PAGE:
To looking like this:



(Hopefully you get the idea, despite my crude pencil sketches.)

And the view from above right now is even weirder for me. I went from seeing this:

To this:

Now, don’t get me wrong. I have no regrets about my decision to have preventative surgery. None, whatsoever. I sleep better knowing that I just shaved about 77 percent off of my 87 percent risk of contracting breast cancer in my lifetime. Nor am I unhappy with my results. I had excellent surgeons and my reconstructed breasts look just like they’re supposed to look at this stage. I will have skin-grafted, man-made nipples attached in the next few months, and later have color tattooed on them for good measure. The new nipples (“fips”) will hide some of the existing scars, and hopefully will be nice and round and perky. But they’ll have no feeling. They’ll just be there as accessories. Like earrings.

And while I still look cute in a sexy bra, I no longer walk around topless, and now tend to sleep in camisoles rather than in the buff. I’m also somewhat shy around my husband, and am still shocked at times when I look in the mirror. It’s an adjustment, for all of us, even my toddler who gently pats the boo-boos she now sees on my chest.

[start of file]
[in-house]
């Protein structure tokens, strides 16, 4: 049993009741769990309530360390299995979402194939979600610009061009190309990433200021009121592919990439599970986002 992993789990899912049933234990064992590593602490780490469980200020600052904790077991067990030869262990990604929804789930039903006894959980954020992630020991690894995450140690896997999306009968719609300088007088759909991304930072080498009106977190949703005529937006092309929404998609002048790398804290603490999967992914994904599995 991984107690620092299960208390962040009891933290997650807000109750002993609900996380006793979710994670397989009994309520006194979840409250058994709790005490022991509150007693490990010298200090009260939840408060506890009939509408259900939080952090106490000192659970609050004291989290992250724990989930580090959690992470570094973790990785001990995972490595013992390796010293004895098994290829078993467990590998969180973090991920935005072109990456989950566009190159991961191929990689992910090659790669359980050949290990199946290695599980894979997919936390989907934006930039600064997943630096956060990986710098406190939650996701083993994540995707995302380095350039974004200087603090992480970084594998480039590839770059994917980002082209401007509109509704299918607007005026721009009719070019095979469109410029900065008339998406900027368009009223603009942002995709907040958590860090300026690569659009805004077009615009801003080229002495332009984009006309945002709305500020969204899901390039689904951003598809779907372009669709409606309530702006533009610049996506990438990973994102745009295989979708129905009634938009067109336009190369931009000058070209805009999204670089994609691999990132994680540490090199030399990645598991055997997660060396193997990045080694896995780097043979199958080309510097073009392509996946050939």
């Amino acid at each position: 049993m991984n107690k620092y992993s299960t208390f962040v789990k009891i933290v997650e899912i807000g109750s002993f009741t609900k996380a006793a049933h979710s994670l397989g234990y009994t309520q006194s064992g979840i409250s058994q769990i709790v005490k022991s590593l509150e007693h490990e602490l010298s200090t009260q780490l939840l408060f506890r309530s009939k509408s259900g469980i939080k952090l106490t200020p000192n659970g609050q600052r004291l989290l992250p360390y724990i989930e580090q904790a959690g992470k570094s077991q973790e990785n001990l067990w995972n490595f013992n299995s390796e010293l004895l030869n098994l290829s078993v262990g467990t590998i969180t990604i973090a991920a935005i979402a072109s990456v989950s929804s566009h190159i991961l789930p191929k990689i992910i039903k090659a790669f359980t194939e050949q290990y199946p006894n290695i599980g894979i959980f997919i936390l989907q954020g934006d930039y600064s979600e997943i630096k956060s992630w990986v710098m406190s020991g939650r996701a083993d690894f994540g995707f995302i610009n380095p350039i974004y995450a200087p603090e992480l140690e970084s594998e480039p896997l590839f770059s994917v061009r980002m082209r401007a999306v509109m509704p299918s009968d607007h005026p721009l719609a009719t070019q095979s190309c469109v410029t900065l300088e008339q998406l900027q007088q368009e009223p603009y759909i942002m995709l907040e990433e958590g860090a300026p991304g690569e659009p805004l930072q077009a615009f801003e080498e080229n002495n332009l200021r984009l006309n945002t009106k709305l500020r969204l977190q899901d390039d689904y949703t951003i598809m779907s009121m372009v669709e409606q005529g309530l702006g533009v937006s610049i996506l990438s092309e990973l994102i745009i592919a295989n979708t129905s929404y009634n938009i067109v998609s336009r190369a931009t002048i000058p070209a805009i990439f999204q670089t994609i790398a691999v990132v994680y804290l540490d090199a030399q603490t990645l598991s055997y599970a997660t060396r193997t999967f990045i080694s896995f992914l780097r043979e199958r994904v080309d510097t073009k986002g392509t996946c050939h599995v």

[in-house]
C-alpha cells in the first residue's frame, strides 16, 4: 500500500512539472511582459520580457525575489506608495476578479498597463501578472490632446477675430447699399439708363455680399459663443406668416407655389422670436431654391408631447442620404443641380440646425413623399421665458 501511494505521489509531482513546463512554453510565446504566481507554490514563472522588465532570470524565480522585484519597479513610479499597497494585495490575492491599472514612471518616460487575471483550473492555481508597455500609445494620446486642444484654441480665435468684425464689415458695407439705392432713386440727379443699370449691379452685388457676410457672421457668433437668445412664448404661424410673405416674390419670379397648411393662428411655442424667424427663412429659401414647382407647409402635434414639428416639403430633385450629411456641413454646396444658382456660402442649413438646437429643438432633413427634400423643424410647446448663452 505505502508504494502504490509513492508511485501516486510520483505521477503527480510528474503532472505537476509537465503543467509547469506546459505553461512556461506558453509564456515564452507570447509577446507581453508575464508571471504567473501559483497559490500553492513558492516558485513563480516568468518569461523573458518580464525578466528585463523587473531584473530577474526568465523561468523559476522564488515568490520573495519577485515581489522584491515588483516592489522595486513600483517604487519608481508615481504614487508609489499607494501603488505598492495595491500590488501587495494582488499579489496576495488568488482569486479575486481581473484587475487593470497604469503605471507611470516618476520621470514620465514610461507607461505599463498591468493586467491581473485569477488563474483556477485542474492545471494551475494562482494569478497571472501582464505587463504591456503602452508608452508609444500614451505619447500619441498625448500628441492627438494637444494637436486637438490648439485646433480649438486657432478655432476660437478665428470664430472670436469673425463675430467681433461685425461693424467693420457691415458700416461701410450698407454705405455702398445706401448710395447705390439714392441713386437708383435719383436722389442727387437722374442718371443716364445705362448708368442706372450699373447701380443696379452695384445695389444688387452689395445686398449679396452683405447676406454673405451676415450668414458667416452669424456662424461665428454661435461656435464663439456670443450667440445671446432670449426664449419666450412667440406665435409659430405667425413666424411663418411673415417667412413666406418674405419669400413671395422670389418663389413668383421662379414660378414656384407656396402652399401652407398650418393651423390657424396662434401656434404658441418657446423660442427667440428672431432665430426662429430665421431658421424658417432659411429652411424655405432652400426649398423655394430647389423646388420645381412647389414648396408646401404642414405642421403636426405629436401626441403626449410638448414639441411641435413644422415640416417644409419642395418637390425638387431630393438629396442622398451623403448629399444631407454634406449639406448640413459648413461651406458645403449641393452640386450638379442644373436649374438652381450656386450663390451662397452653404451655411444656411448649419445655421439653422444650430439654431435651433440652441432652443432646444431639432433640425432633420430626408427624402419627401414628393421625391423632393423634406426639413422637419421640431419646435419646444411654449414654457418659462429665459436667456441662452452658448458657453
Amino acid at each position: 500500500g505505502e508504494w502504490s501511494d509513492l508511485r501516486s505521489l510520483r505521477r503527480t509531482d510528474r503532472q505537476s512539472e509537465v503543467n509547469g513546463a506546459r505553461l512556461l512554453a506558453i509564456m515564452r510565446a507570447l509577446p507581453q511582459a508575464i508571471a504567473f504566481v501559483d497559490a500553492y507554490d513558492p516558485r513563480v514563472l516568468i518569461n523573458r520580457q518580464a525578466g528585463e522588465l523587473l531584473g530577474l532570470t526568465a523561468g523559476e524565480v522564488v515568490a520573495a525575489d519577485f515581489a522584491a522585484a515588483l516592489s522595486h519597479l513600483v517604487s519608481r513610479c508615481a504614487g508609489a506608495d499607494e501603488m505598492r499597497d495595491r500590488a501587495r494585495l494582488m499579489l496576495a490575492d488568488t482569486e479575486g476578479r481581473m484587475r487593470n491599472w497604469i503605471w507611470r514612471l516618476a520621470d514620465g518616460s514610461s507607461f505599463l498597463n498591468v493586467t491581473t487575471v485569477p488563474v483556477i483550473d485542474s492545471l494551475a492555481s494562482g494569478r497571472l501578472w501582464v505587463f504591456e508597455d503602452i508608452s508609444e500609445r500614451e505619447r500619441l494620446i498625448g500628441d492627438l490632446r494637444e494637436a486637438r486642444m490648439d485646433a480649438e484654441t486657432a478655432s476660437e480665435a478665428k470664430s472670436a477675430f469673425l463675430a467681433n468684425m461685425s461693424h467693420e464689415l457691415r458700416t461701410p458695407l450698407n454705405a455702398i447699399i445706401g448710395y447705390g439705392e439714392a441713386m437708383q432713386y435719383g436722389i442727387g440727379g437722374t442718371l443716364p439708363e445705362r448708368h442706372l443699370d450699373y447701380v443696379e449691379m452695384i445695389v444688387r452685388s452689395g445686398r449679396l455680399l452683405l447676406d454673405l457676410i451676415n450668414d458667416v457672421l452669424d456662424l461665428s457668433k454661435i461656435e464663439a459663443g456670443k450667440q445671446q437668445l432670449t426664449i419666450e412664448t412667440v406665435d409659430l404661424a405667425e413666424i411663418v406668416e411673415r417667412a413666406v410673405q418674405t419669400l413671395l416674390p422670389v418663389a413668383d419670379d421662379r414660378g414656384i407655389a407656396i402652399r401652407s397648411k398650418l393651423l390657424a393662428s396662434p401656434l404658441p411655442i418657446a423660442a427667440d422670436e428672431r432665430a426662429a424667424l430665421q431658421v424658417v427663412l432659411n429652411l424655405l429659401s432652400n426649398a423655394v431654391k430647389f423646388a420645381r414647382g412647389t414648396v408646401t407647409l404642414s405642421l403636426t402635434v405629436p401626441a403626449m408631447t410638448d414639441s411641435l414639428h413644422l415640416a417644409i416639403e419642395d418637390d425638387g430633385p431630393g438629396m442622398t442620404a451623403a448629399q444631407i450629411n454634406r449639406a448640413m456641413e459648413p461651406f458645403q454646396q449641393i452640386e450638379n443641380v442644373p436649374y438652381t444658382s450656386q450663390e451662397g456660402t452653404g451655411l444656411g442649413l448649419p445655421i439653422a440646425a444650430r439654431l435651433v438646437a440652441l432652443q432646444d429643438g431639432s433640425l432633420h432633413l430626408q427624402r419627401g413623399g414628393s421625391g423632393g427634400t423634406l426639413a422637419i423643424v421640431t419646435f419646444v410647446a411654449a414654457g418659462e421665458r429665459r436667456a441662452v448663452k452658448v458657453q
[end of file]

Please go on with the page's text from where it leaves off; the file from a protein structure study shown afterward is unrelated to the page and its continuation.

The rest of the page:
For me, the psychological impact of losing my breasts was much greater than the physical impact. I am healing rapidly and know that the physical scars will fade. I also know that I made the right decision for me and my family. But those of us who either opted to have mastectomies as a preventative measure, or had mastectomies as a life-saving measure, aren’t excited about our “new boobs.” In truth, we’ll never be the same. We see ourselves differently now when we look in the mirror, because we are different, inside as well as outside.

But at least we’re here, stronger and wiser for the experience.

Image via Mark Montgomery; sketches via the author.

Original published on Huffington Post.


2 Thoughts on “Me and My Foobs: What It’s Really Like Post-Mastectomy

  1. Lisa fisher on November 28, 2014 at 10:49 pm said:

    Hello no Montgomery,my name is Lisa and wow lady are you amazing ,I stumbled across your it’s cancer baby videos and wAtched them all eager to hear your story.
    I lost my then 48 year old mama to breast cancer,but that is my only connection to the dreadful disease.